Are you tired of your orchard being a place where you work all the time? Instead of somewhere you enjoy spending time.

Do you dream of an enchanting place – like the stories you grew up with?

Where sheep and geese lazily graze. Birds, bees and beneficial insects are busy giving you a helping hand. Children hide, munching fruit in the long grass. Where you have time to relax, lying down, watching the dappled sunlight moving slowly through the trees…

THIS IS A TRUE STORY about a woman living in far-off north Queensland who dreamed of creating an orchard like this. Productive, while also an enchanting place.

However, rather than cultivating tranquillity, she seemed to be creating a workload for herself. Her time taken up with mowing, brush cutting, weeding, fertilising, mulching…

Well, that is until she took a good look at the approach she was using and decided to do things very differently.

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“First”, she thought, “I’ll tackle the grass”.

Even though she mulched her trees, rather than spraying herbicide, the grass kept invading her mulch.

And one day, while she was out brush cutting and mulching yet again, she noticed hoards of white roots under the mulch. White, delicate and innocent looking tentacles, grass roots sucking up the fertiliser she had put out for her trees.

“No wonder my trees are taking so long to grow!”

She sat in the grass, feeling very tired and a little despondent. With a distinct feeling of déjà vu – of having experienced battles like this before. She recalled how hard it had been to grow fruit trees on her farm further south in New South Wales.

“IT’S THE TROPICAL AFRICAN GRASSES,” she said to herself “It was the same on my other farm. The fruit trees struggled and took so long to grow. The grass was so determined to dominate everything.”

So one day – when it wasn’t too hot – she ventured out with round bales of mulch and plastic weed mat and rolled them down one of her orchard rows, burying the grass.

Once the grass was dead, she pulled out the weed mat from under the mulch, and gradually worked her way through the rest of her orchard, one row at a time.

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It felt wonderful, seeing the grass dead, starting to decompose and feed her soil organisms.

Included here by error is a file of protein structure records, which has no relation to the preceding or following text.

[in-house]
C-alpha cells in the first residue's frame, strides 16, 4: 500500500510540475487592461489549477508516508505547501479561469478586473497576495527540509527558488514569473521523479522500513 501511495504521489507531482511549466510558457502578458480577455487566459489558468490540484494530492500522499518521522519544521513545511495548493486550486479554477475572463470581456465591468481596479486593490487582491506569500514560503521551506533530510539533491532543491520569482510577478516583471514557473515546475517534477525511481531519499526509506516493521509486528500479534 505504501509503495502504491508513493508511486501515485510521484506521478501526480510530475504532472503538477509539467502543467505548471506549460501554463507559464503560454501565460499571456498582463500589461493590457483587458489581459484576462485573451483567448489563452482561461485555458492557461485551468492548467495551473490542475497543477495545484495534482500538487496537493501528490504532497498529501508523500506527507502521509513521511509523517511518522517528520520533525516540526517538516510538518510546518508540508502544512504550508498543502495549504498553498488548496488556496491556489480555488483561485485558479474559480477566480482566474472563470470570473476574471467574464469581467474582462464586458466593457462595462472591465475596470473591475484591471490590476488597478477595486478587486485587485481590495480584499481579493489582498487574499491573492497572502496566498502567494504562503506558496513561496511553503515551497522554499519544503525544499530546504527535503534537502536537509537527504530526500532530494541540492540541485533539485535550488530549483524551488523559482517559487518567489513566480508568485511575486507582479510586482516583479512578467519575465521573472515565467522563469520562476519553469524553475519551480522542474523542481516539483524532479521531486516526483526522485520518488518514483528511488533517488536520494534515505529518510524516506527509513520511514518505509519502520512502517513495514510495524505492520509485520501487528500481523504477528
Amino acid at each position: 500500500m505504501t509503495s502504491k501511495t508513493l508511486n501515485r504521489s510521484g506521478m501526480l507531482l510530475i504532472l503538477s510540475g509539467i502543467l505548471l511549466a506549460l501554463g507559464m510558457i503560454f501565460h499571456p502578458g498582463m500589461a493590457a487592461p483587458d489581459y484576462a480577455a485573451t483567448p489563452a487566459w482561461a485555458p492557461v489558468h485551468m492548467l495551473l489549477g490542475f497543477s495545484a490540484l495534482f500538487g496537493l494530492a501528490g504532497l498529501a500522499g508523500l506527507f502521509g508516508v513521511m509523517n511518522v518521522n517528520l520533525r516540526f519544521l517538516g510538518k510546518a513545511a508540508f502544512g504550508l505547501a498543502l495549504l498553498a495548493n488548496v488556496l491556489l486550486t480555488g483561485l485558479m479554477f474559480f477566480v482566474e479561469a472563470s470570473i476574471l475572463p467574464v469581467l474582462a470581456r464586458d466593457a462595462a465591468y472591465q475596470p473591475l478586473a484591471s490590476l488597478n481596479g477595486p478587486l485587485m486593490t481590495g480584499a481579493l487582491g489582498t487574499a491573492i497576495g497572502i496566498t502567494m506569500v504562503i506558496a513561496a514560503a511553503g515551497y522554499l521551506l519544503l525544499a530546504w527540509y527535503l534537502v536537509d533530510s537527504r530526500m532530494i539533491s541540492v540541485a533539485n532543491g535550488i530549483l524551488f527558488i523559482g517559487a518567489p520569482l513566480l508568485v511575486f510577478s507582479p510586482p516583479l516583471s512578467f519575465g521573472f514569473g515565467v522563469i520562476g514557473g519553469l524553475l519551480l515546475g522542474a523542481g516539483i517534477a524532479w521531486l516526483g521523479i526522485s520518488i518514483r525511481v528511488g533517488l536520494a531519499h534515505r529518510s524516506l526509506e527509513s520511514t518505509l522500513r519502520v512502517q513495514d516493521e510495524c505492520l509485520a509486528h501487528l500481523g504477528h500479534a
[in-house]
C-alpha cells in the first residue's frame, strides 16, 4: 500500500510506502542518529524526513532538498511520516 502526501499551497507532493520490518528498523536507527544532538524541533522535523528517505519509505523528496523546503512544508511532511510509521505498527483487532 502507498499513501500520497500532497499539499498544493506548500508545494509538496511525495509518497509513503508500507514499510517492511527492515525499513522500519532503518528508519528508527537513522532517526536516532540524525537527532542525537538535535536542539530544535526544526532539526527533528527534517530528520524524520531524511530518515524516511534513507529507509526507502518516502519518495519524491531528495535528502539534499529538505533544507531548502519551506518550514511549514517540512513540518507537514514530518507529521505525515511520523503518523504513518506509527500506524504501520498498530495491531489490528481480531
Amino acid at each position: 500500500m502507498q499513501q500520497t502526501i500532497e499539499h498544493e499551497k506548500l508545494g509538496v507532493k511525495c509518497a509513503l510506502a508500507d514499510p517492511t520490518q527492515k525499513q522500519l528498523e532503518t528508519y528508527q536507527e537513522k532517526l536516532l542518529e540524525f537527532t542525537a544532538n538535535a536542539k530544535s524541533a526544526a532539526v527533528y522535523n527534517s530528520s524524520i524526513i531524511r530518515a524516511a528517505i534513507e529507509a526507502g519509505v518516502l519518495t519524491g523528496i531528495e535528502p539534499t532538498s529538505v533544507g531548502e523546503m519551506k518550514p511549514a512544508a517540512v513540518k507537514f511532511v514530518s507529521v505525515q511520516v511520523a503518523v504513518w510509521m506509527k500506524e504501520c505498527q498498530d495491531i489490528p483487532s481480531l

The fruit trees started growing with a vigour she could only have imagined, with healthy green leaves and fresh new growth.

Getting rid of the grass made such a difference

But then, she thought, “oh no I’ve given myself another huge job  –  mulching”.

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Mulching was hard work even with help of Marcus her heavy horse. Days were spent dripping with sweat, itching and getting covered with ants and dust.

That is until she had a ‘light bulb moment’ out bushwalking with friends, and absent-mindedly kicking the leaves on the forest floor.

“That’s the solution!”

“I’ll grow my own mulch like the forest – extra layers of vegetation between my fruit tress and ground cover plants as ‘living mulch’. The plants will produce mulch right where I need it, so I won’t need to mulch anymore! The money and time I’ll save.”

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“The plants will also protect my soil and give my soil organisms a better diet – organic matter plus the sugary secretions plants release from their roots.”

“Better fed, they can then get on with the job of recycling nutrients for my plants and improving my soil structure.”

“I’ll also use plants that are deep-rooted to bring up leached nutrients and de-compact my soil, legumes to increase nitrogen availability, and plants to attract beneficial insects and birds.”

She went to have a look at what her neighbours were growing under their fruit trees and spoke to the friendly folk at the Department of Agriculture. But, she didn’t get much help. Everyone was busy mulching…

So she took the time to research different living mulch plants and, not wanting to be overly ambitious, tried them out in a couple of orchard rows, before eventually growing living mulch throughout her orchard. wendylivingmulchcomp

Now she loves wandering through her orchard. No grass to mow, bare ground to mulch, and her soil visibly improving.

There’s always some fruit to pick, insects and birds to watch busily foraging in the dappled sunlight. And merely a little machete maintenance, planting and seeding here and there…

Why not develop the orchard of your dreams?

And use this ecological approach to transform other parts of your farm and garden.

As this story shows, there are simple practical things we can do to let Nature give us a helping hand.

By bringing back Nature’s free ecological services we have less work to do, save money, create food growing ecosystems better prepared for the challenges of climate change, and create places we love spending time in.

What’s important to remember

The actual tools you use will depend on your climate and other growing conditions. In this example, from our Learning from Nature demonstration site at Hill Top Farm, the competitive African grasses needed to be removed to enable other plants to grow. However, not all grass is as aggressive. Try spreading seed and planting  legumes and other ‘ecological support plants’ straight into your grass sward.

Start with small changes first. You’ll be inspired to keep growing…

 

Lead image Ryszard Filipowicz. Illustrations © Laura Quincy Jones lauraquincyjones.com. Photos of Wendy – Richard Szczerba. Thanks also to Dianne Keller for sharing the art of ‘storytelling’.